For some twenty years, a new sport has branched off from parachuting: BASE jumping. It involves parachuting from a fixed object: a Building, an Antenna, a bridge (Spanner) or a cliff (Earth). Special, single-canopy parachutes, that open quickly and effectively, have been developed for this activity. It is quite usual nowadays to parachute jump from heights of less than 100 meters.

The BASE jump has moved closer to the public but it requires a fixed object, of sufficient height, allowing the sportsman to jump while having sufficient time to open his parachute.

The object of the invention is, in particular, to propose a catapult designed to launch a man or a woman from the ground to a sufficient height to allow them to descend again by parachute.

According to the invention, a catapult, in particular for launching a parachutist, is characterized in that it comprises a flexible or articulated cradle containing the parachutist and connected to two fast runs, passing over two pulleys placed high up, at least one pulley block supporting a counterweight, the parachutist being catapulted into the air when the catapult is released and the counterweight falls.

The counterweight may be held by two pulley blocks, the fast runs of the pulley blocks being connected to the cradle. The ratio of the pulley block or blocks may be approximately 10.

The body of the parachutist may be substantially perpendicular to the direction of movement of the gondola. The fast runs may be held in tension before the catapult is released.

The cradle may be opened at the end of travel by the pull of the runs. The cradle may be stopped at the end of travel by its aerodynamic drag.

The catapult may be stopped by stopping the fall of the counterweight, in particular by making contact with the ground. The travel of the counterweight may be approximately 5 meters.

The cables used for producing the fast runs may be made of material with a low mass per unit length.

According to another aspect, the catapult is characterized in that it comprises a flexible or articulated cradle&for containing a load to be ejected, in particular a parachutist, coupled to two runs of flexible line, passing over two pulleys placed high up, connected to at least one exit of a means with a travel multiplier factor, the entrance of the multiplier means being controlled by the fall of a counterweight whose mass is selected to be large enough for the acceleration transmitted to the load to be a multiple of the acceleration due to gravity, the load being catapulted into the air when the catapult is released and the counterweight falls.

Other features and advantages of the invention will appear in the description that follows with reference to the appended drawings but implying no limitation.

In these drawings:

FIG. 1 is a view in perspective of an embodiment of a catapult according to the invention;

FIG. 2 is a view in perspective of an embodiment of a catapult cradle according to the invention.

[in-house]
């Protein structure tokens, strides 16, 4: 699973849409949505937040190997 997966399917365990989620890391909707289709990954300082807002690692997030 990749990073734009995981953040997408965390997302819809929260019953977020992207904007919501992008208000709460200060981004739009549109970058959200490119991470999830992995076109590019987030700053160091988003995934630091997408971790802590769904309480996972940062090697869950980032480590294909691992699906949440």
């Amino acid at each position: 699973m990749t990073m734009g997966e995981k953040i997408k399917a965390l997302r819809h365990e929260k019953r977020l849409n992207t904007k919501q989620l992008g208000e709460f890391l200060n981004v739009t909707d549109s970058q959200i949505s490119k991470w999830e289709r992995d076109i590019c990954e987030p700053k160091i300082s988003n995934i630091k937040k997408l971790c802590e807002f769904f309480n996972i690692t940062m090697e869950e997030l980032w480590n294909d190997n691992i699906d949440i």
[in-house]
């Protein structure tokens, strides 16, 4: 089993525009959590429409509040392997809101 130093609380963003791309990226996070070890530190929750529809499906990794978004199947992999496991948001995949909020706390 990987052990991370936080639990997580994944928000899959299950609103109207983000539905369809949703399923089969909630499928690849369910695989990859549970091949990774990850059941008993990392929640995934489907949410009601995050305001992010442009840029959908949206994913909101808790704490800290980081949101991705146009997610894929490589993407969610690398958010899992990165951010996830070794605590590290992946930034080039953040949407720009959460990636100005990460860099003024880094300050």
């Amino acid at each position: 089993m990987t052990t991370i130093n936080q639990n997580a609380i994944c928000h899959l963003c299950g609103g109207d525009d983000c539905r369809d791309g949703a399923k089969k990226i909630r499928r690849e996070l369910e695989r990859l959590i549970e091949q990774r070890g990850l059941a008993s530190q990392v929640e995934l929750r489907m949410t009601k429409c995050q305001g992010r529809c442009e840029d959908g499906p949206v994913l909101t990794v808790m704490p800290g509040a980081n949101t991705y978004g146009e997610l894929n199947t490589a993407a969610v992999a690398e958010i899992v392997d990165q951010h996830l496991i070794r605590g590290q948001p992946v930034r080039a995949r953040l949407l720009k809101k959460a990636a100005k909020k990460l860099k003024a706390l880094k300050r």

Two pulleys A and B are suspended. There is nothing between them, neither cable nor yard. They may be suspended from appropriate buildings, such as two twin towers or an ad hoc structure. They may also be suspended from two cranes, as in the illustration, 60 meters high for example, the distance between them being ten or so meters.

Over these pulleys pass the fast runs of a double pulley block C, coupled to a third crane. This crane, shorter, placed facing the other two, supports a counterweight D, weighing between 15 and 30 tons, suspended from this double pulley block.

It should be noted that substantially different values in the rolling resistances in the pulley blocks would risk creating an acceleration differential between the two fast runs and cause the shot to deviate. Such a deviation could be harmful from the point of view of the parachutist's safety. Using a double pulley block makes it possible, amongst other things, to substantially reduce this risk.

This double pulley block C consists of two elements each comprising two blocks each consisting of 10 or 12 large-diameter pulleys mounted on ball bearings on a shaft. On these pulleys are rigged two light synthetic fiber ropes, which therefore make it possible to obtain multipliers of up to 12 on two separate runs.

The choice of a high multiplier makes it possible in theory to obtain a greater acceleration but tests have shown that the impact of the friction and inertia of the device greatly limits the reduction ratio that can be used. In this context, a multiplier of 10 is a worthwhile compromise.

The counterweight will weigh 15 tons but this weight may advantageously be increased so as to allow the parachutist to reach a greater height and allow him to open his parachute in the best conditions.

These runs, after passing over the pulleys A and B, come to be attached to slings sewn into a flexible cradle E that holds the body of the parachutist. The angle formed with the vertical by the portion of the runs extending between the pulleys A, B and the cradle E is small, usually less than 30°, preferably less than 20°.